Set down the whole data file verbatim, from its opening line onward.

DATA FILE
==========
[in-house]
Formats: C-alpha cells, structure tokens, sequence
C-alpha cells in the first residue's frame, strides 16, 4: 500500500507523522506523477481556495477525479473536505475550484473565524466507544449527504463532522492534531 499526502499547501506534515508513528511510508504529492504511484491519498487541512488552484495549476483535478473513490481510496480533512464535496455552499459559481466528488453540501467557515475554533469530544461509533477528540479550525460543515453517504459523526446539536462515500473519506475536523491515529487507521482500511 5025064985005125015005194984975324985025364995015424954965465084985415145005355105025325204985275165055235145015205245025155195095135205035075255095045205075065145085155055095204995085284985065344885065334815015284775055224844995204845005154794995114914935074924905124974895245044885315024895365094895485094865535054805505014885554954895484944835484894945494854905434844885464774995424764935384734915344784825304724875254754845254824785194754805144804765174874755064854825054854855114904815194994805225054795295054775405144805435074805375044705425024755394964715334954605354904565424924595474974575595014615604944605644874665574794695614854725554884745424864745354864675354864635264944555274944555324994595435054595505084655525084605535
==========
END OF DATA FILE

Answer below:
[in-house]
Formats: C-alpha cells, structure tokens, sequence
C-alpha cells in the first residue's frame, strides 16, 4: 500500500507523522506523477481556495477525479473536505475550484473565524466507544449527504463532522492534531 499526502499547501506534515508513528511510508504529492504511484491519498487541512488552484495549476483535478473513490481510496480533512464535496455552499459559481466528488453540501467557515475554533469530544461509533477528540479550525460543515453517504459523526446539536462515500473519506475536523491515529487507521482500511 5025064985005125015005194984975324985025364995015424954965465084985415145005355105025325204985275165055235145015205245025155195095135205035075255095045205075065145085155055095204995085284985065344885065334815015284775055224844995204845005154794995114914935074924905124974895245044885315024895365094895485094865535054805505014885554954895484944835484894945494854905434844885464774995424764935384734915344784825304724875254754845254824785194754805144804765174874755064854825054854855114904815194994805225054795295054775405144805435074805375044705425024755394964715334954605354904565424924595474974575595014615604944605644874665574794695614854725554884745424864745354864675354864635264944555274944555324994595435054595505084655525084605535